Quick Start Guide
This Quick Start Guide is a brief overview of how to form an LLC in Oregon.
Oregon LLC Costs:
Oregon state fee: $100
Annual Report: $100
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Note: Our tax lesson is not as step-by-step as our Oregon LLC formation lessons, due to the uniqueness and variation among businesses formed in Oregon.
Taxes are not as straightforward as forming an LLC, and therefore, the information below is an overview, and not a comprehensive guide.
We recommend speaking with a few accountants in Oregon to make sure you meet all your state and local tax obligations.
Federal Income Tax
Most Oregon LLCs do not pay taxes directly to the federal government. Instead, the members of the LLC are responsible for reporting income or losses on their personal 1040 tax return with the IRS.
LLC income is most often reported on a Schedule C, however, you may need to include additional Schedules, depending on how you derive your income.
By “most LLCs”, we are specifically referring to LLCs taxed in their default status. Unless you elect to have your LLC taxed as a Corporation (C-Corp or S-Corp), single-member LLCs are taxed like a Sole Proprietorship and multi-member LLCs are taxed like a Partnership.
Alternatively, an LLC can be taxed as a C-Corp, or more popularly, an LLC can be taxed as an S-Corp (in order to save money on self-employment taxes).
LLC taxed as an S-Corp:
Typically, most accountants recommend that your Oregon LLC’s net income (income minus expenses, but not including salaries) be around $70,000 per year (per Member), plus or minus. At this net income level, the accounting and administrative costs of maintaining the S-Corp tax election for the LLC are offset by the self-employment tax savings.
Oregon State Income Tax
If you are a resident of Oregon, you’ll need to report your LLC’s income/losses on your state income return. This will be done on your OR-40, OR-40P, or OR-40N form.
Again, make sure you speak with your accountant about how to prepare, file, and pay your state income tax.
Other Taxes in Oregon
Oregon imposes the following taxes:
• Amusement Device tax
• Combined Payroll tax
• Corporate Income and Excise tax
• Emergency Communications (E911) tax
• Estate tax
• Fiduciary tax
• Hazardous Substance fee
• Lane Self-employment tax
• Lane Transit Payroll tax
• Marijuana tax
• OAA (Other Agency Accounts) tax
• Oregon Drivers License Reinstatement Program Partnership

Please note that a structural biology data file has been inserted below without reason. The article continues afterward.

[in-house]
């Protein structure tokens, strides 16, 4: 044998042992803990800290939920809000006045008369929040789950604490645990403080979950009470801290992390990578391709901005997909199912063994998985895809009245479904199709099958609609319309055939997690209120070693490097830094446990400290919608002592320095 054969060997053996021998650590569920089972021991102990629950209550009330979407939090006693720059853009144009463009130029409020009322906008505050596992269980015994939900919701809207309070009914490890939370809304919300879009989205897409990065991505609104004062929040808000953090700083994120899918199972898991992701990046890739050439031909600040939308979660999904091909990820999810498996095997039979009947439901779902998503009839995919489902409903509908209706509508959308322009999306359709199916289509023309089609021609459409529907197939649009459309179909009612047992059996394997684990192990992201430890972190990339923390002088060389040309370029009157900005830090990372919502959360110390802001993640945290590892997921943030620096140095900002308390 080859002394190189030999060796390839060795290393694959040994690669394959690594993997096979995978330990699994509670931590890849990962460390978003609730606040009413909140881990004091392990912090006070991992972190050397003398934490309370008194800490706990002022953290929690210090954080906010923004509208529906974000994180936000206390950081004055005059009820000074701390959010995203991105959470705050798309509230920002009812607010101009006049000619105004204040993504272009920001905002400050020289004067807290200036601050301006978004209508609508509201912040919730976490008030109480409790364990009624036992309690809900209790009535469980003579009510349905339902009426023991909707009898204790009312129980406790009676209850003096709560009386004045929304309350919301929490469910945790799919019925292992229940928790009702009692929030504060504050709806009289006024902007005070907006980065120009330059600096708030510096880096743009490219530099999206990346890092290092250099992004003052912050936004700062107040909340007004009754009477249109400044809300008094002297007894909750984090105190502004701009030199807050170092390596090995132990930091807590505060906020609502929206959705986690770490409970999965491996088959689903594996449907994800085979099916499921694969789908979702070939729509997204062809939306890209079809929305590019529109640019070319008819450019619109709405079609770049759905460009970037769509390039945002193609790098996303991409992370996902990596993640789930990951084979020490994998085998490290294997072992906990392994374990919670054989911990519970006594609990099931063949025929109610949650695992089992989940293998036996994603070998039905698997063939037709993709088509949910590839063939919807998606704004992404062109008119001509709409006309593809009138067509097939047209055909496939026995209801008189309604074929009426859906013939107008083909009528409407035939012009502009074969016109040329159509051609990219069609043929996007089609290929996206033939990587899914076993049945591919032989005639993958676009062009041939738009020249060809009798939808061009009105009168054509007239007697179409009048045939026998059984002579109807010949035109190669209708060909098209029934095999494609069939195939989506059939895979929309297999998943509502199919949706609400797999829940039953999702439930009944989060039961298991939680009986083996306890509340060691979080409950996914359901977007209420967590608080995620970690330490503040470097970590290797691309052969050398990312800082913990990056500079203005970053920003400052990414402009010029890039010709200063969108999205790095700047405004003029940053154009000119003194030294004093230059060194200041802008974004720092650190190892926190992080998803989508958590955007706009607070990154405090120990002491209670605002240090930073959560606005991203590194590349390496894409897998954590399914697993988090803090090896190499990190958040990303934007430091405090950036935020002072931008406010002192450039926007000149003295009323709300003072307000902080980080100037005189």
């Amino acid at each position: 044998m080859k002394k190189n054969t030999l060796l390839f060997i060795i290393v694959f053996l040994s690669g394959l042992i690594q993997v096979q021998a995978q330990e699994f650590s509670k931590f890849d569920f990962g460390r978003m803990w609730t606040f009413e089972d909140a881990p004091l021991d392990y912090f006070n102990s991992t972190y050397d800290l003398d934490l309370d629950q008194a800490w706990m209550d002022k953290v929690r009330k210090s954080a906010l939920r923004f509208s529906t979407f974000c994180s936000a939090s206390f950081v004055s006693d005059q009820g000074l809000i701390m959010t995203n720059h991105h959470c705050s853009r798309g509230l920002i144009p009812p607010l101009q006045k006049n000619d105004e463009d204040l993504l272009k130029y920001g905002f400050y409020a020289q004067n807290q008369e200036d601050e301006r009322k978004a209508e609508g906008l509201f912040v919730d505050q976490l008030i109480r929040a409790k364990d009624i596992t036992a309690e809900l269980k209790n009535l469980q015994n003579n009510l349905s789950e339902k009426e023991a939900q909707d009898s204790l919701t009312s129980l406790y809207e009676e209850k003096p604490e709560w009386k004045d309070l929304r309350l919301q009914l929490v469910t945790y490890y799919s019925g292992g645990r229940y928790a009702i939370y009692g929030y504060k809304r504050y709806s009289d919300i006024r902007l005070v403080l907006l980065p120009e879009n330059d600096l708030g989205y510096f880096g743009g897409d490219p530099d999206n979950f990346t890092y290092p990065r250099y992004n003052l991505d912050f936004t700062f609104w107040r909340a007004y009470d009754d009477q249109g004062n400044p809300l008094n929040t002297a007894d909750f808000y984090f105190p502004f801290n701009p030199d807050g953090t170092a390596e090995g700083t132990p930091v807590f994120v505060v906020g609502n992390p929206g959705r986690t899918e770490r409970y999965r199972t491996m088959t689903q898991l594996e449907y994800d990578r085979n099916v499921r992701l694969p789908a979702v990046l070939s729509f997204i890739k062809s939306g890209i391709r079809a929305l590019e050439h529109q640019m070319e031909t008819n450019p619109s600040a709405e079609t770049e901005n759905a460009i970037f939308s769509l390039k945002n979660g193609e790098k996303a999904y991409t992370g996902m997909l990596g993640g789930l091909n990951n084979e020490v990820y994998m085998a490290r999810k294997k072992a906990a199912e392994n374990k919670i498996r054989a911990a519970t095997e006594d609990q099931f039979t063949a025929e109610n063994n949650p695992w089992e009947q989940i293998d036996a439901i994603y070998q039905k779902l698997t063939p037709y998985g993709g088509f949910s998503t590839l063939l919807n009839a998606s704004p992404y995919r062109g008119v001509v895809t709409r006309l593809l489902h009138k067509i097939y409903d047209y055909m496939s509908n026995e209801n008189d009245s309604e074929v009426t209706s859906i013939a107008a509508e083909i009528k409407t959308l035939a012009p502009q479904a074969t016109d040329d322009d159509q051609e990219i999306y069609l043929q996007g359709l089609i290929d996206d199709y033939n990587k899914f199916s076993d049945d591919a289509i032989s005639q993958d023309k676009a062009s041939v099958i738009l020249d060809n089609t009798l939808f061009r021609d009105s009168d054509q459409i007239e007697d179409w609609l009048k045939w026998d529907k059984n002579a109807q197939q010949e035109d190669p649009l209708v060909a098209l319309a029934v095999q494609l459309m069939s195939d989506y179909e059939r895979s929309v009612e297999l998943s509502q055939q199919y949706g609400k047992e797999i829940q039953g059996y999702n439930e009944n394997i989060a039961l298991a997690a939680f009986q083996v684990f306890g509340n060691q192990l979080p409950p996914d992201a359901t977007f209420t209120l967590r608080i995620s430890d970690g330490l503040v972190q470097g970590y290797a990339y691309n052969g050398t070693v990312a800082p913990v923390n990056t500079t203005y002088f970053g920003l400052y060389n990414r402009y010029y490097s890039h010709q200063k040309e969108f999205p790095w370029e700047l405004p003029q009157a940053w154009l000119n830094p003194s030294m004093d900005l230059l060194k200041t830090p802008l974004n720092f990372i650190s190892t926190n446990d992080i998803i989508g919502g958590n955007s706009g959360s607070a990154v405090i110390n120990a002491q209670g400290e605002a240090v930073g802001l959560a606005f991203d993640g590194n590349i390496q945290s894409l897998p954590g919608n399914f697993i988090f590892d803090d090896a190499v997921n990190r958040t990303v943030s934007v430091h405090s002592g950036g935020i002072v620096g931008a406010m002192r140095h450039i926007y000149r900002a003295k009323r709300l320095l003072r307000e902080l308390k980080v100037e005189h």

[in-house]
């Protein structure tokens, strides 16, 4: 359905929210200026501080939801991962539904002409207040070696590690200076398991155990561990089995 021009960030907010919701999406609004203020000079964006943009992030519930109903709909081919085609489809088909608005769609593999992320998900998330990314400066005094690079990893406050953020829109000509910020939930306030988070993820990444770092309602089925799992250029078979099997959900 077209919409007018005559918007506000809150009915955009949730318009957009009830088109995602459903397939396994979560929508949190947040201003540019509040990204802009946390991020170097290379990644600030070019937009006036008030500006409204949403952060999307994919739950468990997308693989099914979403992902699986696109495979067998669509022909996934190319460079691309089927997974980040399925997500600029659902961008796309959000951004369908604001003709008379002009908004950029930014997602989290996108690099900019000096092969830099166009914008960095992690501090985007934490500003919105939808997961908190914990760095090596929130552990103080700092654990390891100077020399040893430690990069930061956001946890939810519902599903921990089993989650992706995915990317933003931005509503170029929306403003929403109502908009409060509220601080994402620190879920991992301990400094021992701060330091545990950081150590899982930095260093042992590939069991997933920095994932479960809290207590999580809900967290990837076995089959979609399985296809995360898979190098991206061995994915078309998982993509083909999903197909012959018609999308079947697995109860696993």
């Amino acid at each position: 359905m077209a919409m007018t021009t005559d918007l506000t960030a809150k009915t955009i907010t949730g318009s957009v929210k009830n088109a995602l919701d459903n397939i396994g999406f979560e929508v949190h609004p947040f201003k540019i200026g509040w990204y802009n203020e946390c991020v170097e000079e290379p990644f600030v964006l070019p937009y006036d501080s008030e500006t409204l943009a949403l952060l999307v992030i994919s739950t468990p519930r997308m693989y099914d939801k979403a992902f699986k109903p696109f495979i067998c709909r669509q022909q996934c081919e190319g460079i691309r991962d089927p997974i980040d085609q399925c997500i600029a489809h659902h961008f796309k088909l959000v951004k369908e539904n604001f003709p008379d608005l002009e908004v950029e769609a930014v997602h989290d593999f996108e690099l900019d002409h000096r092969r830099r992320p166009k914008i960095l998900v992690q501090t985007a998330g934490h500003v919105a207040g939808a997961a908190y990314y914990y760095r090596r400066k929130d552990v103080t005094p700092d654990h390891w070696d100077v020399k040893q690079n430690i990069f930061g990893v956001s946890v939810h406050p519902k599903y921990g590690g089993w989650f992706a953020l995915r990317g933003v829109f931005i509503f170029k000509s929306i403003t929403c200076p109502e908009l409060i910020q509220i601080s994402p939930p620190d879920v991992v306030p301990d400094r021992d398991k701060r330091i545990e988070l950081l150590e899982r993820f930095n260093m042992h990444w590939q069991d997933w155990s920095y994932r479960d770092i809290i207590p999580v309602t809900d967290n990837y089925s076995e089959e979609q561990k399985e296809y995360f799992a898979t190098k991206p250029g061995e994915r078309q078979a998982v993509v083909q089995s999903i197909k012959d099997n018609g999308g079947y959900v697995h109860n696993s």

• Petroleum Load Fee
• Senior and Disabled Deferral
• State Lodging tax
• Timber taxes
• Tobacco Consumer Products and Cigarette Consumer tax
• TriMet Self-employment tax
• TriMet Transit Payroll tax
• Withholding tax (assessment or deficiency)
No Sales or Use Tax
Oregon does not have a general sales tax or a use/transaction tax.
If you are purchasing good or products outside of Oregon and need to present the seller (or the state) with a Resale/Reseller Certificate, you can use this form provided by the Oregon Department of Revenue: http://www.oregon.gov/DOR/forms/FormsPubs/or-business-registry-resale-cert_800-002.pdf
This form can be used to exempt the transaction from the state’s sales, use, or transaction tax.
Some states may not accept this form though and they may require your LLC to complete one of their own state forms.
Oregon Tax Resources
Oregon Business Taxes Guide:
Oregon Business Xpress Taxes Guide:
Local Taxes for Oregon LLCs
If your business is located in Oregon, you likely need to file and pay state and local taxes, including your city, township, or county.
Again, this depends on where your LLC is located and what type of business you are in. We recommend seeking professional assistance.
Calculating your tax obligations federally (with the IRS), on the state-level (with Oregon), and locally (with your city, county, or township), can be complicated and if done improperly can negatively impact your LLC.
We recommend that you get help from a local accountant once your Oregon LLC is formed. We recommend reading our How to Find an Accountant guide and then using Thumbtack or Yelp to find a local professional.
Hiring a tax professional will not only help you keep your Oregon LLC in compliance, but it will also give you an advisor to go to for other business questions.
You’ll want someone who’s a good fit for your company, makes you feel comfortable, and is willing to answer all of your questions. It should be someone you like personally as well as professionally. We recommend talking with at least 2-3 accountants before making your final decision.